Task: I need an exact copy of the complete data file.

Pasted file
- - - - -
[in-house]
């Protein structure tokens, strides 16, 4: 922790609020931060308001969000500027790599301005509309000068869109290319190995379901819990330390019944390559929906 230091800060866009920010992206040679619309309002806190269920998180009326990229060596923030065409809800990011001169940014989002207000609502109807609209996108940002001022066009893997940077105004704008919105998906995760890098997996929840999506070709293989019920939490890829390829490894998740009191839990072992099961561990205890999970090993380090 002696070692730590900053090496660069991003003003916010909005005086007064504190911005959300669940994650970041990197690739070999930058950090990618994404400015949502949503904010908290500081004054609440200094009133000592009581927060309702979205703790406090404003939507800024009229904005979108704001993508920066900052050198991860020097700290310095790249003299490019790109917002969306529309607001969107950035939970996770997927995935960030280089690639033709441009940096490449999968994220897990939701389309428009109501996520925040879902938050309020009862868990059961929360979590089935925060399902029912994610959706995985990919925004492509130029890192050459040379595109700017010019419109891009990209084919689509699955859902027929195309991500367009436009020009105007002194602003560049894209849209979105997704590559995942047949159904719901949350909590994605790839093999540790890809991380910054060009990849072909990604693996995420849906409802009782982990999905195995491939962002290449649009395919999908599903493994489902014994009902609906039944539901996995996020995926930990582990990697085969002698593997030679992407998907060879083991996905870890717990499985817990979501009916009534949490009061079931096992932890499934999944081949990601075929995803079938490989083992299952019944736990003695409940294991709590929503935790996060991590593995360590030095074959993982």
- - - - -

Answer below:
[in-house]
């Protein structure tokens, strides 16, 4: 922790609020931060308001969000500027790599301005509309000068869109290319190995379901819990330390019944390559929906 230091800060866009920010992206040679619309309002806190269920998180009326990229060596923030065409809800990011001169940014989002207000609502109807609209996108940002001022066009893997940077105004704008919105998906995760890098997996929840999506070709293989019920939490890829390829490894998740009191839990072992099961561990205890999970090993380090 002696070692730590900053090496660069991003003003916010909005005086007064504190911005959300669940994650970041990197690739070999930058950090990618994404400015949502949503904010908290500081004054609440200094009133000592009581927060309702979205703790406090404003939507800024009229904005979108704001993508920066900052050198991860020097700290310095790249003299490019790109917002969306529309607001969107950035939970996770997927995935960030280089690639033709441009940096490449999968994220897990939701389309428009109501996520925040879902938050309020009862868990059961929360979590089935925060399902029912994610959706995985990919925004492509130029890192050459040379595109700017010019419109891009990209084919689509699955859902027929195309991500367009436009020009105007002194602003560049894209849209979105997704590559995942047949159904719901949350909590994605790839093999540790890809991380910054060009990849072909990604693996995420849906409802009782982990999905195995491939962002290449649009395919999908599903493994489902014994009902609906039944539901996995996020995926930990582990990697085969002698593997030679992407998907060879083991996905870890717990499985817990979501009916009534949490009061079931096992932890499934999944081949990601075929995803079938490989083992299952019944736990003695409940294991709590929503935790996060991590593995360590030095074959993982």